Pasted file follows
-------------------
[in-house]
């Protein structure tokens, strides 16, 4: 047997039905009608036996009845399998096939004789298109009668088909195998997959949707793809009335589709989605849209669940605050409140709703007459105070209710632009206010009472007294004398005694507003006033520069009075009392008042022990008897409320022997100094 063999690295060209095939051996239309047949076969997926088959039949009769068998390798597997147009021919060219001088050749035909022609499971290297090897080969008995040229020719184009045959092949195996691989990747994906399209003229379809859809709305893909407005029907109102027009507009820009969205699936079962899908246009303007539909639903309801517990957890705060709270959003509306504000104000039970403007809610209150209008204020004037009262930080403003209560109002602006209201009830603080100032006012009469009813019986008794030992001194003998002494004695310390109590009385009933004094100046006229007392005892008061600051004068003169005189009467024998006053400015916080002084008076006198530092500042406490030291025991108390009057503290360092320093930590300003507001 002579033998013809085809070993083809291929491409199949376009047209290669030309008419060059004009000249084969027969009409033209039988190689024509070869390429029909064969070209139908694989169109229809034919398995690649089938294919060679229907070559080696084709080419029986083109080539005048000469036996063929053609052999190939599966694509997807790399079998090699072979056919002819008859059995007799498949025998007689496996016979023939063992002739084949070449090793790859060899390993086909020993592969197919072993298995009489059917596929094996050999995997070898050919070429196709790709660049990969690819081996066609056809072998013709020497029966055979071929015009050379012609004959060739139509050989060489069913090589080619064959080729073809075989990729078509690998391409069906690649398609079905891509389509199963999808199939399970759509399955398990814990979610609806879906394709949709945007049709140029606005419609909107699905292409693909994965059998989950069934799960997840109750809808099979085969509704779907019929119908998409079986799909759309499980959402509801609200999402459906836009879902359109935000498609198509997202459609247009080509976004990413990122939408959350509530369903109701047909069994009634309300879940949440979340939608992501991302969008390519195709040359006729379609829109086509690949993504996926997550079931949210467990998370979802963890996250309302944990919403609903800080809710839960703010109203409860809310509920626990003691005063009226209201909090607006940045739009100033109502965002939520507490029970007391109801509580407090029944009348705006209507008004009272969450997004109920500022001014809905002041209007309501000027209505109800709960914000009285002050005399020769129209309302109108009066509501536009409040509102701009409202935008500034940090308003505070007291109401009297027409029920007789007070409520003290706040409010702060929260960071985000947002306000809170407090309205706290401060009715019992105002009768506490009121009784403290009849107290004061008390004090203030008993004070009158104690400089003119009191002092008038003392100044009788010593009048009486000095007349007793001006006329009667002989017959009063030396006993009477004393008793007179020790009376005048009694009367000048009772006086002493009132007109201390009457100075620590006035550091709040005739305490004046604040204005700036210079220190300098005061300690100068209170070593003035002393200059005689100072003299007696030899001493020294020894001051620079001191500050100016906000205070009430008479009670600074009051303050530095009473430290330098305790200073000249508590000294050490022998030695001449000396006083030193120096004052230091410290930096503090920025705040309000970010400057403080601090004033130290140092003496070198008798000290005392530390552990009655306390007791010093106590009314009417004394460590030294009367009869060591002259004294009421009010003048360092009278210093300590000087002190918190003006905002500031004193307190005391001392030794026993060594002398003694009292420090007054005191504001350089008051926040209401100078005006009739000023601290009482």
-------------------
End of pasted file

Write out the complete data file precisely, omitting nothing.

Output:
[in-house]
């Protein structure tokens, strides 16, 4: 047997039905009608036996009845399998096939004789298109009668088909195998997959949707793809009335589709989605849209669940605050409140709703007459105070209710632009206010009472007294004398005694507003006033520069009075009392008042022990008897409320022997100094 063999690295060209095939051996239309047949076969997926088959039949009769068998390798597997147009021919060219001088050749035909022609499971290297090897080969008995040229020719184009045959092949195996691989990747994906399209003229379809859809709305893909407005029907109102027009507009820009969205699936079962899908246009303007539909639903309801517990957890705060709270959003509306504000104000039970403007809610209150209008204020004037009262930080403003209560109002602006209201009830603080100032006012009469009813019986008794030992001194003998002494004695310390109590009385009933004094100046006229007392005892008061600051004068003169005189009467024998006053400015916080002084008076006198530092500042406490030291025991108390009057503290360092320093930590300003507001 002579033998013809085809070993083809291929491409199949376009047209290669030309008419060059004009000249084969027969009409033209039988190689024509070869390429029909064969070209139908694989169109229809034919398995690649089938294919060679229907070559080696084709080419029986083109080539005048000469036996063929053609052999190939599966694509997807790399079998090699072979056919002819008859059995007799498949025998007689496996016979023939063992002739084949070449090793790859060899390993086909020993592969197919072993298995009489059917596929094996050999995997070898050919070429196709790709660049990969690819081996066609056809072998013709020497029966055979071929015009050379012609004959060739139509050989060489069913090589080619064959080729073809075989990729078509690998391409069906690649398609079905891509389509199963999808199939399970759509399955398990814990979610609806879906394709949709945007049709140029606005419609909107699905292409693909994965059998989950069934799960997840109750809808099979085969509704779907019929119908998409079986799909759309499980959402509801609200999402459906836009879902359109935000498609198509997202459609247009080509976004990413990122939408959350509530369903109701047909069994009634309300879940949440979340939608992501991302969008390519195709040359006729379609829109086509690949993504996926997550079931949210467990998370979802963890996250309302944990919403609903800080809710839960703010109203409860809310509920626990003691005063009226209201909090607006940045739009100033109502965002939520507490029970007391109801509580407090029944009348705006209507008004009272969450997004109920500022001014809905002041209007309501000027209505109800709960914000009285002050005399020769129209309302109108009066509501536009409040509102701009409202935008500034940090308003505070007291109401009297027409029920007789007070409520003290706040409010702060929260960071985000947002306000809170407090309205706290401060009715019992105002009768506490009121009784403290009849107290004061008390004090203030008993004070009158104690400089003119009191002092008038003392100044009788010593009048009486000095007349007793001006006329009667002989017959009063030396006993009477004393008793007179020790009376005048009694009367000048009772006086002493009132007109201390009457100075620590006035550091709040005739305490004046604040204005700036210079220190300098005061300690100068209170070593003035002393200059005689100072003299007696030899001493020294020894001051620079001191500050100016906000205070009430008479009670600074009051303050530095009473430290330098305790200073000249508590000294050490022998030695001449000396006083030193120096004052230091410290930096503090920025705040309000970010400057403080601090004033130290140092003496070198008798000290005392530390552990009655306390007791010093106590009314009417004394460590030294009367009869060591002259004294009421009010003048360092009278210093300590000087002190918190003006905002500031004193307190005391001392030794026993060594002398003694009292420090007054005191504001350089008051926040209401100078005006009739000023601290009482």